Christopher Nolan is applauding superhero movies for “saving” cinema — and he’s definitely not talking about Batman.

The “Oppenheimer” writer-director, whose epic blockbuster is nominated for 13 Academy Awards including Best Picture, Best Adapted Screenplay, and Best Director, told the New York Times that Marvel was a savior at the box office especially post-pandemic. It probably helped that he was sitting next to Robert Downey Jr.

In the interview, Nolan reflected on meeting with Downey while casting “Batman Begins.” The casting process occurred prior to Downey leading Marvel tentpole film “Iron Man,” directed by Jon Favreau, marking a career comeback for the Oscar-nominated actor.

“The truth is, I think Jon Favreau casting Robert as Tony Stark is one of the most significant and consequential casting decisions in Hollywood history. It wound up defining our industry,” Nolan said. “Coming out of COVID, you say, ‘Thank God for Marvel movies.’ And it’s one of those where, in retrospect, everybody thinks it was obvious. But he took an enormous risk casting you in that role.”

“You’re always looking to work with great actors, but you’re also looking to catch them in a moment in their lives and careers where you’ve got something to offer them that they haven’t done before, or haven’t done in a long time,” he continued. “I just really wanted to see this incredible movie star put down all of that baggage, that charisma, and just lose himself in a dramatic portrayal of a very complicated man. I always wanted to work with him, really. Once I stopped being afraid of him.”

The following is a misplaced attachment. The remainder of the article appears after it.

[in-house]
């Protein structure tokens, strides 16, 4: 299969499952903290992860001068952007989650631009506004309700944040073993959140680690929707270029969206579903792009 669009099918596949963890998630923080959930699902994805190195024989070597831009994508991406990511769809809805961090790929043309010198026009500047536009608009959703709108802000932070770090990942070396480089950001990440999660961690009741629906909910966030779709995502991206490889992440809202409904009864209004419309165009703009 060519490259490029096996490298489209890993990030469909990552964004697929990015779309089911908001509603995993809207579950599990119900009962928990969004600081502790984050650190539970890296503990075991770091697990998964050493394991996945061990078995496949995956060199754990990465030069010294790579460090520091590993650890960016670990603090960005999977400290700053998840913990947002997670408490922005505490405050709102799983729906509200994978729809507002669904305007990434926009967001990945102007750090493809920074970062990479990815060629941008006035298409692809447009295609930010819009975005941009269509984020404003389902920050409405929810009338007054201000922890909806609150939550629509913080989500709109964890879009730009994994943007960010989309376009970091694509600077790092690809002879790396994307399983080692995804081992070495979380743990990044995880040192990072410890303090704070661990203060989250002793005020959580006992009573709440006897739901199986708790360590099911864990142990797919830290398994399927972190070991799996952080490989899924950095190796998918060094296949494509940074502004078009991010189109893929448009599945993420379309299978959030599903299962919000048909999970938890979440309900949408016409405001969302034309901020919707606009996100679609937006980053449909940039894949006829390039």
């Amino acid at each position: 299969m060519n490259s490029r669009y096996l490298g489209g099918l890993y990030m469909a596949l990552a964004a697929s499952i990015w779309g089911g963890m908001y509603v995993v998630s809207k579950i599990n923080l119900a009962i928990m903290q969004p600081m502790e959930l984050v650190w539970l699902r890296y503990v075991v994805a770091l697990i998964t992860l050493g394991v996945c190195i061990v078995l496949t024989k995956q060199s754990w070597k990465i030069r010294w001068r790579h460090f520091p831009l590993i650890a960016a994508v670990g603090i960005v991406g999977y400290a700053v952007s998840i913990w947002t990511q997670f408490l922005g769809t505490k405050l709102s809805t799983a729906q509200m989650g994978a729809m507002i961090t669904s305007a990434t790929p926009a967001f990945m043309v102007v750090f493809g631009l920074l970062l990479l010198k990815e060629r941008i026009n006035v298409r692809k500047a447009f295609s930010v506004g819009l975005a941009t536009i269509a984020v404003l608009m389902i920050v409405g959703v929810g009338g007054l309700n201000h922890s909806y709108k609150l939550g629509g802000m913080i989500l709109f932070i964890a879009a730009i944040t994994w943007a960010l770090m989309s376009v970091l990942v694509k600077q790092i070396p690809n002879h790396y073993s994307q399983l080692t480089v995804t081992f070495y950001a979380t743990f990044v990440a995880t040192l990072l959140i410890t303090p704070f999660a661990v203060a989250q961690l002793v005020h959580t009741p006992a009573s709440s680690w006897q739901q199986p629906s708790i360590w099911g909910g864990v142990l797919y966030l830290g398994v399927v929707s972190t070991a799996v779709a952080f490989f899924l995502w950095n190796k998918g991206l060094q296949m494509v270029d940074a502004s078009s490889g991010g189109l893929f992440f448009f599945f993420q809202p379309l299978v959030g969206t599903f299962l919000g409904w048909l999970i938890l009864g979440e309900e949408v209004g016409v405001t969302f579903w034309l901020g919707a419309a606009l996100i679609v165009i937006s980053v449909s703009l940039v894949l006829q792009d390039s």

The conversation, naturally, turned to the “Barbenheimer” craze, which was created by his “Oppenheimer” sharing a release date with Greta Gerwig’s “Barbie.” Both films are now nominated for Best Picture.

Nolan called their shared opening weekend “thrilling.”

“The numbers coming in were defying all of our greatest hopes. We always have done well putting challenging material out there, but it was a complete shock for [producer] Emma [Thomas] and me the level at which it worked,” he said. “Because we’d made the film very efficiently.”

Downey characterized “Oppenheimer” as “fiscally responsible event cinema.”

“It almost laughs in the face of what I grew up in: the ’80s, bloated, big-budget behemoth that you go, ‘It doesn’t matter, because they’re still going to double their money,’” Downey said.

Nolan recently racked up a DGA Award and Golden Globe win for directing “Oppenheimer.” He previously told the Associated Press that there should be a “balance” within Hollywood between indie films and IP-driven adaptations.

“There’s always a balance in Hollywood between established titles that can assure a return in audience and give people more of what they want, that’s always been a big part of the economics of Hollywood,” Nolan said. “And it pays for lots of other types of films to be made and distributed.”

OPPENHEIMER, Cillian Murphy as J. Robert Oppenheimer, 2023. © Universal Pictures / Courtesy Everett Collection
“Oppenheimer”©Universal/Courtesy Everett Collection

Nolan added that there “needs to be respect for the audience’s desire for something new.”

“One of the big thrills of going to the movies is, frankly, seeing a trailer for a movie you’ve never heard of, type of movie you haven’t seen,” he said. “A healthy ecosystem in Hollywood is about a balance between the two things and always has been.”

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